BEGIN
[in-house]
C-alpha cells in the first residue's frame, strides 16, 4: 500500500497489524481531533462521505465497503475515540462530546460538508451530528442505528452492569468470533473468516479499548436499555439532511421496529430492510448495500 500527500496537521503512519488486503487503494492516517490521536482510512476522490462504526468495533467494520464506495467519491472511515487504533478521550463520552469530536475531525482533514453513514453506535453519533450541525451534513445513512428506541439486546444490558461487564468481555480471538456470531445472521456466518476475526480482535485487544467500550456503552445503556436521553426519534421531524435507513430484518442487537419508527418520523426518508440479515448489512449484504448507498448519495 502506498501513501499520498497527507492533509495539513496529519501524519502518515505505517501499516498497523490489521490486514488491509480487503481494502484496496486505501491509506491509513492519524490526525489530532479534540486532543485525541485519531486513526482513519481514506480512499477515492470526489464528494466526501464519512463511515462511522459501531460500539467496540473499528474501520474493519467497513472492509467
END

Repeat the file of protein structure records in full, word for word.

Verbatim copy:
[in-house]
C-alpha cells in the first residue's frame, strides 16, 4: 500500500497489524481531533462521505465497503475515540462530546460538508451530528442505528452492569468470533473468516479499548436499555439532511421496529430492510448495500 500527500496537521503512519488486503487503494492516517490521536482510512476522490462504526468495533467494520464506495467519491472511515487504533478521550463520552469530536475531525482533514453513514453506535453519533450541525451534513445513512428506541439486546444490558461487564468481555480471538456470531445472521456466518476475526480482535485487544467500550456503552445503556436521553426519534421531524435507513430484518442487537419508527418520523426518508440479515448489512449484504448507498448519495 502506498501513501499520498497527507492533509495539513496529519501524519502518515505505517501499516498497523490489521490486514488491509480487503481494502484496496486505501491509506491509513492519524490526525489530532479534540486532543485525541485519531486513526482513519481514506480512499477515492470526489464528494466526501464519512463511515462511522459501531460500539467496540473499528474501520474493519467497513472492509467